Country in East Asia, constituting the southern part of the Korean Peninsula, and sharing a land border with North Korea. 25 million people, around half of the country's population of more than 51 million people, live in the Seoul Capital Area, the fifth-largest metropolitan area in the world. Wikipedia
Chiefly associated with the People Power Party . Political and social philosophy characterized by Korean culture traditions originating from Confucianism in Korea, pro-business, opposition to trade unions, strong national defense, free trade, anti-communism, pro-communitarianism, pro-economic interventionism but anti-welfare state. Wikipedia
Speech by Roh Tae-woo, presidential candidate of the ruling Democratic Justice Party of South Korea, on 29 June 1987. In the declaration, Roh promised significant concessions to opponents of the incumbent authoritarian regime of Chun Doo-hwan who had been pressing for democracy. Wikipedia
Presidential elections were held in South Korea on 16 December 1987. They led to the democratization of the country and the establishment of the Sixth Republic under Roh Tae-woo, ending the authoritarian rule that had prevailed in the country for all but one year since its founding in 1948. Wikipedia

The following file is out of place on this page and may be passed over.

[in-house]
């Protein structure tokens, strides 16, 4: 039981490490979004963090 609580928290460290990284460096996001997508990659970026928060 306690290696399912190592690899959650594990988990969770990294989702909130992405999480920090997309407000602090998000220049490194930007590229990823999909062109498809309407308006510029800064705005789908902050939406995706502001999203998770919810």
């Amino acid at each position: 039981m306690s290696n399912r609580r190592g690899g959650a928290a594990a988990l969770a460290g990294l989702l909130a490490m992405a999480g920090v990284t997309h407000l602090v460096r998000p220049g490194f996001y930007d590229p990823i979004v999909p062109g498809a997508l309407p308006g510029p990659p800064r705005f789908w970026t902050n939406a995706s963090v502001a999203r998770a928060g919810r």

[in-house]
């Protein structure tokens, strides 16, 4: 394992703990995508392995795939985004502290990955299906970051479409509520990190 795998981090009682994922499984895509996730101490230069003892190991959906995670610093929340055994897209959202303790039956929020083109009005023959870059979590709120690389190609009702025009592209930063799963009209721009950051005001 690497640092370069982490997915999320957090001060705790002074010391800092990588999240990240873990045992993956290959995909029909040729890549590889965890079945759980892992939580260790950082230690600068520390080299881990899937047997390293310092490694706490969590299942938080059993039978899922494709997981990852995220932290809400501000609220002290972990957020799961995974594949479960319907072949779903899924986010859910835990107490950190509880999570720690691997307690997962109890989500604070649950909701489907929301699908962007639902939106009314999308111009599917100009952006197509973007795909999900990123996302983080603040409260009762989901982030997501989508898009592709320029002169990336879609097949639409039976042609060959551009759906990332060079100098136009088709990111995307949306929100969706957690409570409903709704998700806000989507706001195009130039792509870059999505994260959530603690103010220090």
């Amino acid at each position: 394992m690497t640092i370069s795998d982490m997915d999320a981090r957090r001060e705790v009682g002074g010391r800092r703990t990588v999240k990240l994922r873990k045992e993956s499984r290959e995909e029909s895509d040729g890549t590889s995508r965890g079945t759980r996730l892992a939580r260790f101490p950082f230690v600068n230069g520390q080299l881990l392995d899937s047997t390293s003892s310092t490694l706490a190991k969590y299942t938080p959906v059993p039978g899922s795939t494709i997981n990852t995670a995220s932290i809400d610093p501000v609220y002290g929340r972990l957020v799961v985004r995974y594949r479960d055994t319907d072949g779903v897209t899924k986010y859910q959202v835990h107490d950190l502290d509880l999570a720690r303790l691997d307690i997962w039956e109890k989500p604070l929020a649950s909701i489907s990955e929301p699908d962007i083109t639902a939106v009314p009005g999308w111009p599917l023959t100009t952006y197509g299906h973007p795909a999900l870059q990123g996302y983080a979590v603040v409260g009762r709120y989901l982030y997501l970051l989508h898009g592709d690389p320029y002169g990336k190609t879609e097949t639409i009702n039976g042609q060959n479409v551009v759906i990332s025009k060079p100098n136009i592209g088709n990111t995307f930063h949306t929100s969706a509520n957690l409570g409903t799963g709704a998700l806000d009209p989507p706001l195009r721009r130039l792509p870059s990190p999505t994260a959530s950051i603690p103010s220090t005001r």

Conservative political party in South Korea that was described variously as right-wing, right-wing populist, or far-right. Known as the Saenuri Party, and before that as the Hannara Party from 1997 to 2012, both of which are still colloquially used to refer to the party. Wikipedia
Ongoing conflict based on the division of Korea between North Korea and South Korea (Republic of Korea), both of which claim to be the sole legitimate government and state of all of Korea. Backed by the Soviet Union, China, and its communist allies, while South Korea was backed by the United States and its Western allies. Wikipedia
Sentences forJune Struggle
- It was born out of the Hankyoreh Media Group's broader goal of promoting meaningful cultural pursuits on a variety of media platforms following the democratic uprising of 1987.
- He was also cast for a special appearance in the star-studded film, 1987: When the Day Comes, based on the June Democratic Uprising.
- While both countries were essentially under military rule after the war, South Korea eventually liberalized.